There are many great things about online education but an easier workload isn’t one of them, says Bradley Mitchell, director of the Office of Virtual Education for the South Carolina State Department of Education. 

“Students often believe that virtual courses are easier and contain less requirements than a face-to-face class; however, our years of experience have shown us that this is not accurate,” he says “In a traditional class, the classroom teacher is with the students daily and will help to motivate students, keep them on track, and will be able to quickly see when students may not understand a concept. In a virtual class, the student is more responsible to direct, motivate, and advocate for themselves. When a virtual student knows that they are not understanding a concept – they will either need to request additional support from the teacher or find additional resources to help them understand the topic.” 

Teachers also sometimes have the misconception that teaching online will be less work and that converting a face-to-face lesson to online is easy. “There is a lot of additional work that a teacher must do to guide students through the work that they are doing in an online class,” Mitchell says. 

4. Virtual Academies Can Be Effective for Younger Students if a Good Connection is Established

“At the high school level, the communication is largely between the student and the teacher-- that student is old enough, they can be independent enough, they’re self-motivated enough and have the skills to to do what they need to do,” says Josh Kitchens, executive director of South Carolina Connections Academy, an online-only K-12 public school that launched in 2008 and now serves 6,200 students with a staff of more than 200. 

“Across the grades, parental input is key, but at an elementary level there really is a need for a strong partnership between the parent and the teacher,” Kitchens says.  

The key for success in any setting at any age group is strong relationships between educators and students and their parents. Kitchens says this dynamic is even more important in virtual school and you may need to work harder to develop it. 

5. There’s High Educator Interest Virtual Academies but It’s Different From In-Person Learning 

Virtual academies generally require educators to be licensed to teach within the state and to live within or near the area the school serves. But even so, many educators are intrigued by the prospect of working from home on a permanent basis and by the more flexible hours some virtual academies might offer.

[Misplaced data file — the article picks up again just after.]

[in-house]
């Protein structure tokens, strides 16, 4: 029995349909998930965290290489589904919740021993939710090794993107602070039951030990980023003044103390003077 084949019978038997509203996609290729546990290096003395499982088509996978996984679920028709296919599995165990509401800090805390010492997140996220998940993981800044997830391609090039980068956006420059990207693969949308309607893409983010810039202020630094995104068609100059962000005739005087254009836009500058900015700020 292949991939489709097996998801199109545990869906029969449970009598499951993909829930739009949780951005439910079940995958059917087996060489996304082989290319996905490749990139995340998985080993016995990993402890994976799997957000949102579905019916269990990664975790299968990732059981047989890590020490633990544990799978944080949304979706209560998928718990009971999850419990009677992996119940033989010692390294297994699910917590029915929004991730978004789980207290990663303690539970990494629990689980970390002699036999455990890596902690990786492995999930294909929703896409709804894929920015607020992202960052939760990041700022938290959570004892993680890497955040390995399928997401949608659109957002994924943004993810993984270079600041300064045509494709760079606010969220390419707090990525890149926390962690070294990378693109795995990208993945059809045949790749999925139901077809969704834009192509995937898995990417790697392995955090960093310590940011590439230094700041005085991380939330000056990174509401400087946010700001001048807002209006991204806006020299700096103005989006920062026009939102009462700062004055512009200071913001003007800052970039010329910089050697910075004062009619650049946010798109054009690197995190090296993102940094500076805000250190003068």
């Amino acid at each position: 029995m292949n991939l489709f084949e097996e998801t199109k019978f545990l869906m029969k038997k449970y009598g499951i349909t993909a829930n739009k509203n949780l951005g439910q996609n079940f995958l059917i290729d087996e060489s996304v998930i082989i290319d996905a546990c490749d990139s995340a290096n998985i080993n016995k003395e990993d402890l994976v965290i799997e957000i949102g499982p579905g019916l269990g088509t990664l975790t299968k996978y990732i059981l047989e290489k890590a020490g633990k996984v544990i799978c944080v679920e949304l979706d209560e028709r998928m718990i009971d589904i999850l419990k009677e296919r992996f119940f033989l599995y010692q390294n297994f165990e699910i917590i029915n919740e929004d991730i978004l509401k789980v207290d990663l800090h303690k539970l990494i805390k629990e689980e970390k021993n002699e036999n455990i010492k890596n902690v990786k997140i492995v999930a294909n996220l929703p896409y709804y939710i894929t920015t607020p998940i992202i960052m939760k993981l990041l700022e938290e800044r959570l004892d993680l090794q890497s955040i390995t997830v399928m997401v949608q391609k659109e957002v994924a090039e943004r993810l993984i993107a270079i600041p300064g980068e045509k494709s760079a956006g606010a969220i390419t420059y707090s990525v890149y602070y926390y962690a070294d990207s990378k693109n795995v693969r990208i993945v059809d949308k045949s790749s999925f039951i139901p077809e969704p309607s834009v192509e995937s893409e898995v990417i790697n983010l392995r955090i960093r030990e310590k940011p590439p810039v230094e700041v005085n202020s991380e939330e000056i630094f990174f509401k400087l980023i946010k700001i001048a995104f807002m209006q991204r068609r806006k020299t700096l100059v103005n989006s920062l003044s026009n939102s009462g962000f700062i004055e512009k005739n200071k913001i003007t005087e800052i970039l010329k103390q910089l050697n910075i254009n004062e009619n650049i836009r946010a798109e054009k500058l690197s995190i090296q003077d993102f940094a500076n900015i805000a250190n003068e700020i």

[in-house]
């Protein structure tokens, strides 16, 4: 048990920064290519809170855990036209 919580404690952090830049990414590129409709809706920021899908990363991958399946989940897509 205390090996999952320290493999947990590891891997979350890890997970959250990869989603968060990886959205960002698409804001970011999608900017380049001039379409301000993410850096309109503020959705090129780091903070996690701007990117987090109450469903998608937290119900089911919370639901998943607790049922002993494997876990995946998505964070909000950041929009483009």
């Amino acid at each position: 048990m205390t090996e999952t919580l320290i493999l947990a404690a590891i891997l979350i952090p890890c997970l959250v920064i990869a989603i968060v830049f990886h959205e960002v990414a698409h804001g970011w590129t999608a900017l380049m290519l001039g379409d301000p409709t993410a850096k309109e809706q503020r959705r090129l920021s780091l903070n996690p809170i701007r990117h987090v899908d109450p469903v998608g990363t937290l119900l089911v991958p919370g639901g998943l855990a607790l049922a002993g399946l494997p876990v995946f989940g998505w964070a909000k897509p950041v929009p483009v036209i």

Gary Loup, director of TeacherJobs.com, a teacher placement office, says many educators have reached out to him interested in the remote-only type of asynchronous teaching some virtual academies offer. “There's definitely a good pool of applicants who would love to teach remotely for safety reasons or others,” Loup says. 

While some virtual academies offer synchronous classes, many instead provide asynchronous material to students and prioritize one-on-one interaction between teachers and educators. Teaching in this setting is different from teaching a traditional class, or even in the remote synchronous classes many have been conducting during the pandemic. It’s certainly not for every educator. 

“There is a different delivery system virtually, you have to think differently and meet children where they are, which requires a lot of individualized instruction,” says Alicia Hughes, principal for high school students at South Carolina Connections Academy. “There's not a lot of whole group, ‘Let's teach to our 40 kids in this classroom.’ It’s more, ‘Okay, where's Alicia? Where's Josh? Where's Eric? Okay, I’m going to get with Alicia at this time and Josh at that time and Eric at that time, because they are all different pages of the book.’ That's the biggest challenge, and if you're willing to have that flexibility and throw away some of what you've done for a long time, you'll be really successful.” 

Erik Ofgang

Erik Ofgang is a Tech & Learning contributor. A journalist, author and educator, his work has appeared in The New York Times, the Washington Post, the Smithsonian, The Atlantic, and Associated Press. He currently teaches at Western Connecticut State University’s MFA program. While a staff writer at Connecticut Magazine he won a Society of Professional Journalism Award for his education reporting. He is interested in how humans learn and how technology can make that more effective.